The proportion of firms reporting that they did not require credit rose from 52% in August to a record high of 79% in September.

Consumer sentiment

The weekly ANZ/Roy Morgan consumer confidence rating rose by 5.1% to a 15-week high of 115.6 in the week to October 11. Confidence is up 1.6% over the year and above the average of 111.4 since 2014.

All of the five components of the index rose in the latest week:

  1. The estimate of family finances compared with a year ago was up from +4 to +9;
  2. The estimate of family finances over the next year was up from +22 to +30;
  3. Economic conditions over the next 12 months was up from -4 to -1;
  4. Economic conditions over the next 5 years was up from +2 to +13;
  5. The measure of whether it was a good time to buy a major household item was up from +26 points to +27 points.

Speech by Reserve Bank Deputy Governor

Reserve Bank Deputy Governor, Philip Lowe, delivered a speech “Fundamentals and Flexibility” 

“I would like to focus on a different set of fundamentals: that is, the fundamentals of the Australian economy. My central message is that these fundamentals are strong and that they provide us with the basis to be optimistic about the future.” 

RBA says Sydney supply kicking in: CommSec's Craig James
 

In terms of economic fundamentals, Lowe highlighted five factors: the institutional framework; “our people”; mineral resources; agricultural assets; and “our links with Asia and our expertise in delivering high-quality services.”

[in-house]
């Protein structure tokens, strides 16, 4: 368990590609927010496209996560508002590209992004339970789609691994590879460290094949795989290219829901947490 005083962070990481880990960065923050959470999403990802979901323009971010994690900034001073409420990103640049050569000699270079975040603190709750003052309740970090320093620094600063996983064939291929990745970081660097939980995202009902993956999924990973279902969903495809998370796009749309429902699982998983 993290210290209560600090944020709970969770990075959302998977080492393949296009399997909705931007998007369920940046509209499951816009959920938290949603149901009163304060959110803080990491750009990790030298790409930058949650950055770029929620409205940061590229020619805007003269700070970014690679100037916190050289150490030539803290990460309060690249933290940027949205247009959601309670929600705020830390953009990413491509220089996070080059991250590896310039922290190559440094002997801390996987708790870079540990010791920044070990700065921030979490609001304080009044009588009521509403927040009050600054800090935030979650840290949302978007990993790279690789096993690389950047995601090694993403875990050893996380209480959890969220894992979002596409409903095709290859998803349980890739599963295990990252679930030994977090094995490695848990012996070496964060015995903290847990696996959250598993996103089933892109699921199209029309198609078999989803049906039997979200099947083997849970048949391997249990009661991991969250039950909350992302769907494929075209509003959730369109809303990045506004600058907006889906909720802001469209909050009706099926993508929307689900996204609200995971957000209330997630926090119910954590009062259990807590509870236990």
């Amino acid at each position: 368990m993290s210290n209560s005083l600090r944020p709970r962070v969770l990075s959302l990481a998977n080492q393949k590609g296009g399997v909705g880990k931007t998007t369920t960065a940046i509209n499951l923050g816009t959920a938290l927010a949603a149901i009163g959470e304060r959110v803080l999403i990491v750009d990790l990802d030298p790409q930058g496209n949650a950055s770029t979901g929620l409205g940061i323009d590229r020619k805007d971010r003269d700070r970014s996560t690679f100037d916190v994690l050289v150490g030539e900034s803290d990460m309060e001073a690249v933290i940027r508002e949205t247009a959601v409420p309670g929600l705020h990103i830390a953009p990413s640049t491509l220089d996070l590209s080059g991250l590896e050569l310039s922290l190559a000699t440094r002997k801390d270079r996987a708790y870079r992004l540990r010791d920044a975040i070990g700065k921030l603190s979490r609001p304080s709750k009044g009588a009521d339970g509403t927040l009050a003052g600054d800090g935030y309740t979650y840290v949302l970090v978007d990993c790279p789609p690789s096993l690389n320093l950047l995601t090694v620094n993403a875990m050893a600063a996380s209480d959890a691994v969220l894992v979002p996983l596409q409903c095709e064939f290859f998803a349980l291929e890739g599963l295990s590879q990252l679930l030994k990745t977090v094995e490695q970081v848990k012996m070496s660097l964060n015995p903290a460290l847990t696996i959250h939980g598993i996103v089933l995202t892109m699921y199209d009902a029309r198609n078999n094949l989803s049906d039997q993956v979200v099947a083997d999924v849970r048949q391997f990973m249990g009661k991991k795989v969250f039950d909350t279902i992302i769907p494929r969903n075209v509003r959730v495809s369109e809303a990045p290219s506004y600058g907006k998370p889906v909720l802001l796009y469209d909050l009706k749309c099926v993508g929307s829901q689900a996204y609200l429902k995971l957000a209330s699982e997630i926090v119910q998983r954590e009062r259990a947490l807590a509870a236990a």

“Together, this combination of fundamentals should provide us with confidence that we can continue to experience advances in our living standards. It is a combination of fundamentals that few other countries enjoy.”

Philip Lowe highlighted a number of areas that affect flexibility such as exchange rates; and the financial system.

Philip Lowe highlighted four factors outside central bank control that improve flexibility of the economy: the competitive environment in which firms operate; incentives to innovate and to start new businesses; operation of the labour market; and the nature of our education system.

What is the importance of the economic data?

The monthly National Australia Bank business survey is valuable in providing a timely reading about the health of Corporate Australia. Key indicators of business conditions such as orders, employment, profitability and capacity use are covered together with a gauge on confidence levels.

The ANZ/Roy Morgan weekly survey of consumer confidence closely tracks the monthly Westpac/Melbourne Institute consumer sentiment index but the former measure is a timelier assessment of consumer attitudes and is now closely tracked by the Reserve Bank.

What are the implications for interest rates and investors?

The Reserve Bank Deputy Governor has admitted that interest rates are less effective than they used to be. So the Reserve Bank won’t be rushing to change interest rate settings. The good news is that the Reserve Bank Deputy Governor remains very positive on the outlook and that is backed by the latest economic data. In short, there are simply no reasons to be touching rates.

The environment remains positive for businesses selling consumer goods and services. The outlook for family finances – the part of the consumer sentiment survey that the Reserve Bank tracks closely – hit a 20-month high in the latest week.

No one should get too complacent on inflation. The NAB business survey notes “Consumer price pressures building” with retail prices lifting at the fastest quarterly rate for over three years.

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RBA says Sydney supply kicking in: CommSec's Craig James

 

Craig James is the chief economist at CommSec.

Craig James

Craig James

Craig James is the Chief Economist at CommSec, interpreting ‘big picture’ economic and financial trends.